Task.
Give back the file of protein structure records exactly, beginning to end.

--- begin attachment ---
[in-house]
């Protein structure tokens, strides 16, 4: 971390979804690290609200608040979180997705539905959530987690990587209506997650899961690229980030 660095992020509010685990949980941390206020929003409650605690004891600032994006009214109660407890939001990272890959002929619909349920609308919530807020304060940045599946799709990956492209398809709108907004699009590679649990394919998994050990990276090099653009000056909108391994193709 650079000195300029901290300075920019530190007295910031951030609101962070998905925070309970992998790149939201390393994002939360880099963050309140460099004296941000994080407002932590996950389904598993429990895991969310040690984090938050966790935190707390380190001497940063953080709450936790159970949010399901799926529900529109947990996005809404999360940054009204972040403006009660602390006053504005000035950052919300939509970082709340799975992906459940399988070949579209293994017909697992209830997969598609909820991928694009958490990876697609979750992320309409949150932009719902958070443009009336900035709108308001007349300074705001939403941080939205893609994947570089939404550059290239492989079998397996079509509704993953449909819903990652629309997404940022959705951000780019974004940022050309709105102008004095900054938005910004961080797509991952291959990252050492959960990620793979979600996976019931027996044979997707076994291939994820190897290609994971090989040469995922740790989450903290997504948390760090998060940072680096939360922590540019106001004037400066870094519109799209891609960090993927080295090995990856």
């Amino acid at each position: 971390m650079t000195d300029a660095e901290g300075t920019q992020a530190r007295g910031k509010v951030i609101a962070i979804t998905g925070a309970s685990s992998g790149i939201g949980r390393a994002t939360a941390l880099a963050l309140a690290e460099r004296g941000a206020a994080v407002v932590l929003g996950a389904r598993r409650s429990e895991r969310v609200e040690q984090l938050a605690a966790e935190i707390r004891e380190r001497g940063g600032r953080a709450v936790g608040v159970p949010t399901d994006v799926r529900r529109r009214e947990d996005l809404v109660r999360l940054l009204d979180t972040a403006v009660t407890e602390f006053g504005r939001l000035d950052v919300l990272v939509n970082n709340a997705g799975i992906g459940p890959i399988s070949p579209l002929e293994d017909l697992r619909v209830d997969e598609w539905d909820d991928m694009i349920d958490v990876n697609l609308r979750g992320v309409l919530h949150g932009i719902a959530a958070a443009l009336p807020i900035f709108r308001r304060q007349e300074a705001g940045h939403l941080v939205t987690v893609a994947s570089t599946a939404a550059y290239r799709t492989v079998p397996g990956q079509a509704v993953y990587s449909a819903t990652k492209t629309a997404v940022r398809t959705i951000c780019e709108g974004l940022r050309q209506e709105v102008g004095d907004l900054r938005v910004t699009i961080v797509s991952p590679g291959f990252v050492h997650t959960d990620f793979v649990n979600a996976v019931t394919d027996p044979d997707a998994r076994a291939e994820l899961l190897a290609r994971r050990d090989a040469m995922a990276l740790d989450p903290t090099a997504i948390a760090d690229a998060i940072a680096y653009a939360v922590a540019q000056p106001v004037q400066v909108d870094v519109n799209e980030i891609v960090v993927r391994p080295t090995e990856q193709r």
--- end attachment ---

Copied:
[in-house]
């Protein structure tokens, strides 16, 4: 971390979804690290609200608040979180997705539905959530987690990587209506997650899961690229980030 660095992020509010685990949980941390206020929003409650605690004891600032994006009214109660407890939001990272890959002929619909349920609308919530807020304060940045599946799709990956492209398809709108907004699009590679649990394919998994050990990276090099653009000056909108391994193709 650079000195300029901290300075920019530190007295910031951030609101962070998905925070309970992998790149939201390393994002939360880099963050309140460099004296941000994080407002932590996950389904598993429990895991969310040690984090938050966790935190707390380190001497940063953080709450936790159970949010399901799926529900529109947990996005809404999360940054009204972040403006009660602390006053504005000035950052919300939509970082709340799975992906459940399988070949579209293994017909697992209830997969598609909820991928694009958490990876697609979750992320309409949150932009719902958070443009009336900035709108308001007349300074705001939403941080939205893609994947570089939404550059290239492989079998397996079509509704993953449909819903990652629309997404940022959705951000780019974004940022050309709105102008004095900054938005910004961080797509991952291959990252050492959960990620793979979600996976019931027996044979997707076994291939994820190897290609994971090989040469995922740790989450903290997504948390760090998060940072680096939360922590540019106001004037400066870094519109799209891609960090993927080295090995990856």
């Amino acid at each position: 971390m650079t000195d300029a660095e901290g300075t920019q992020a530190r007295g910031k509010v951030i609101a962070i979804t998905g925070a309970s685990s992998g790149i939201g949980r390393a994002t939360a941390l880099a963050l309140a690290e460099r004296g941000a206020a994080v407002v932590l929003g996950a389904r598993r409650s429990e895991r969310v609200e040690q984090l938050a605690a966790e935190i707390r004891e380190r001497g940063g600032r953080a709450v936790g608040v159970p949010t399901d994006v799926r529900r529109r009214e947990d996005l809404v109660r999360l940054l009204d979180t972040a403006v009660t407890e602390f006053g504005r939001l000035d950052v919300l990272v939509n970082n709340a997705g799975i992906g459940p890959i399988s070949p579209l002929e293994d017909l697992r619909v209830d997969e598609w539905d909820d991928m694009i349920d958490v990876n697609l609308r979750g992320v309409l919530h949150g932009i719902a959530a958070a443009l009336p807020i900035f709108r308001r304060q007349e300074a705001g940045h939403l941080v939205t987690v893609a994947s570089t599946a939404a550059y290239r799709t492989v079998p397996g990956q079509a509704v993953y990587s449909a819903t990652k492209t629309a997404v940022r398809t959705i951000c780019e709108g974004l940022r050309q209506e709105v102008g004095d907004l900054r938005v910004t699009i961080v797509s991952p590679g291959f990252v050492h997650t959960d990620f793979v649990n979600a996976v019931t394919d027996p044979d997707a998994r076994a291939e994820l899961l190897a290609r994971r050990d090989a040469m995922a990276l740790d989450p903290t090099a997504i948390a760090d690229a998060i940072a680096y653009a939360v922590a540019q000056p106001v004037q400066v909108d870094v519109n799209e980030i891609v960090v993927r391994p080295t090995e990856q193709r």